VERY ROUGH WORK IN PROGRESS..NO REAL USEFUL INFORMATION AS OF YET.

### Overview

The purpose of this page is to give an rough overview of how pseudo random number generators (PRNG) work and a rough idea of how to choose ones which are adequte for a game runtime.

### Introduction

The vast majority of PRNGs all work in the same way. They take some state-data in the form of a sequence of bits and perform computations which mix the bits. Notice that hashing and random number generation are very similar. A given generator will have a

*period* which is the number of unique values the state will assume before wrapping around and repeating itself. Yeah, that was clear. OK, let's pretend like we're using a 2-bit integer for our state data, so our 2-bit integer can have values of:

`{0,1,2,3}`. For our random number generator we want to produce some permutation (

MathWorld,

Wikipedia) of that set which appears random. The number of permutations of a set with

*n* elements is

`Factorial[n]`, so we have 24 choices for our 2-bit integer. Limiting the set to those that start with '0' (all the remaining are rotations), we have:

` {0,1,2,3},{0,1,3,2},{0,2,1,3},{0,2,3,1},{0,3,1,2},{0,3,2,1}`.

Now obviously none of the above permutation choices look very random but this is exactly how random number generators work. The problem here is that there just aren't enough unqiue values that any of the permutations appear random. Luckily factorials explode and if we were talking about only 8-bits then there'd be approximately 8.6x10

^{506} choices and 16-bits is ~5.2x10

^{287193}. Other than some very narrow special cases (like in GLSL, when attempt to avoid using integers) there's no reason to use generators with less than 32-bits.

This does not imply that PRNGs with longer periods are superior in quality than those that are shorter.

### Period

As mentioned above the period of a PRNG is the length of the sequence that it generates. Once the period is exhausted, the sequence wraps-around and starts to repeat itself.

For scientific usage long periods are important. The reason for this is that statistically they will begin show defects if in "single computation" more than

`sqrt(T)` random numbers are used, where

`T` is the period or the cube-root if the problem requires birthday spacing (

Wikipedia). Additionally long periods are considered desirable because one can break a problem across multiple CPUs/servers/whatever to attack a single problem and the longer the period, the lower the probablity that the individual computation units will be using overlapping parts of the sequence. (An alternate solution is to use different generators per computation unit, but that's neither here-nor-there for our purposes)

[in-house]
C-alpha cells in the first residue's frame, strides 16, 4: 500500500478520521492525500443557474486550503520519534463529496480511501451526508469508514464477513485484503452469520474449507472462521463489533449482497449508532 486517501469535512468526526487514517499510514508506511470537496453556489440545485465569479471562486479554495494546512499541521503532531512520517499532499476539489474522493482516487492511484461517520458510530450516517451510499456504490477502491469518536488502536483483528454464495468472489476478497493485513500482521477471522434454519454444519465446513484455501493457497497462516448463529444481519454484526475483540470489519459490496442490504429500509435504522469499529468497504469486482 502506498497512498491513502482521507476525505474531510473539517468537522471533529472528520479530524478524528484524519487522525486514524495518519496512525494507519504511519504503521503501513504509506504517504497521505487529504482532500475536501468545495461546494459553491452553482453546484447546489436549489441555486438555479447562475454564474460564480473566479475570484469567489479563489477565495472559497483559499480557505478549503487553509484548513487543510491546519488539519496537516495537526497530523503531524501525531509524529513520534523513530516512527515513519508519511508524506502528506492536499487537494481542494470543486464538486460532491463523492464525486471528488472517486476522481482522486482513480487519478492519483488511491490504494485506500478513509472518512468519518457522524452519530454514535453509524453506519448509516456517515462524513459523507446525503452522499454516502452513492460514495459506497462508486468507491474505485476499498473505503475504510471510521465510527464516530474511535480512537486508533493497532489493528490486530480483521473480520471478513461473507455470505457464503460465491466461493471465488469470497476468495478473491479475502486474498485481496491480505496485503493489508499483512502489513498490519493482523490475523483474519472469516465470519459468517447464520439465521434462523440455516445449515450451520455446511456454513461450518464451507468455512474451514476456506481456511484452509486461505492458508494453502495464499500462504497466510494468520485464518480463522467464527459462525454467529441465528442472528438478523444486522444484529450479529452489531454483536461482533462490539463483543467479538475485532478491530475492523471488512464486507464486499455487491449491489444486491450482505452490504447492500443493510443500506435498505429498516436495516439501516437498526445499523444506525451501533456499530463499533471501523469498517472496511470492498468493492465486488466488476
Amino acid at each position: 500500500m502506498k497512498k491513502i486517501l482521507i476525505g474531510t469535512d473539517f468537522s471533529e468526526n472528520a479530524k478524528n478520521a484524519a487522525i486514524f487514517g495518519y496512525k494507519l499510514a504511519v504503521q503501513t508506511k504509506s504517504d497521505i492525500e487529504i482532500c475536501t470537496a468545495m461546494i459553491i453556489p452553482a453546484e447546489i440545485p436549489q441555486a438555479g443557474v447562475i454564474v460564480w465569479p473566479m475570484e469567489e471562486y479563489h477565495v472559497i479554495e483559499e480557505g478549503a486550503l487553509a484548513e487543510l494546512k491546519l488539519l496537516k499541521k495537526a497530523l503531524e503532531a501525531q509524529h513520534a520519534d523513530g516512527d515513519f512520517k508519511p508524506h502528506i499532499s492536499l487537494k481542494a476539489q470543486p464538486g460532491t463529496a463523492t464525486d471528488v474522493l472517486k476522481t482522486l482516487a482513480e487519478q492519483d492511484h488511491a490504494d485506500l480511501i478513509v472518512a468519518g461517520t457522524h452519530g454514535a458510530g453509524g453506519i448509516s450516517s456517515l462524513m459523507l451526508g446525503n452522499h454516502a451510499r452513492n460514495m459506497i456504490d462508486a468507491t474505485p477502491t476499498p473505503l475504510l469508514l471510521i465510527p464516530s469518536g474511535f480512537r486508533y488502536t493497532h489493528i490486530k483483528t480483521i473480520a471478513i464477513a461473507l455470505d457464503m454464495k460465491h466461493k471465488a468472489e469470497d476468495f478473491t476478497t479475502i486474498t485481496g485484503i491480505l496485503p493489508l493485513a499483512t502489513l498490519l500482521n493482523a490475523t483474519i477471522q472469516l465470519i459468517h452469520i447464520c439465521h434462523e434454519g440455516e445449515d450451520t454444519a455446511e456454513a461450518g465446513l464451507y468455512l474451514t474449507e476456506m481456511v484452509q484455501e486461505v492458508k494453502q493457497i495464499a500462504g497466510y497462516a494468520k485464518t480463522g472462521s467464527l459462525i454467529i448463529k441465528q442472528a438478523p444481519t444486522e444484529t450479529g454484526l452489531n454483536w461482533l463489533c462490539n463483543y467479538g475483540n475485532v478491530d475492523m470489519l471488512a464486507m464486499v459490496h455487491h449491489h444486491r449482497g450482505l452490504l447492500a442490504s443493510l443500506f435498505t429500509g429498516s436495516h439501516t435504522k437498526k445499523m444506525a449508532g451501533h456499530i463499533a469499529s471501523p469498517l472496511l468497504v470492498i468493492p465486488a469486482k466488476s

Note the "single computation" part. There's the mistaken notion in games that one needs a period long enough that it never repeats during gameplay. Not at all, it simply should be long enough that every single computation has more than enough values to complete. To give a rough idea of 'scale', here's a table of common short periods with its square and cube roots:

**T** | **Period (T)** | **T**^{1/2} | **T**^{1/3} |

2^{32} | 4294967296 | 65536 | 1625.5 |

2^{48} | 281474976710656 | 16777216 | 65536 |

2^{64} | 18446744073709551616 | 4294967296 | 2642246 |

2^{128} | 340282366920938463463374607431768211456 | 18446744073709551616 | 6981463658332 |

Write something about using above as a rough guideline.

### Dimensions

Humm...any ideas here kids, other than don't worry about dimensions. Just don't use a LCG for more than 2.

### Old Skool

Mention some mod-power-of-two LCGs here. Non-power-of-two just ain't worthwhile. Nor are IHMO sub-cycle generators.

### New kids on the block

Mention some cheap LSFRs here

### Quality

Write something somehow convicing about how quality a la. diehard and various crushes shouldn't matter.

### Rules of thumb

Stuff like never use the same instance of a generator in more than one thread. Likewise don't use or write static utilities methods. Use different generators if you need a more expensive one for a sub-set of tasks...oh, and don't really worry about any of this stuff if you just don't generate many random numbers.

**Reference**Blah, blah

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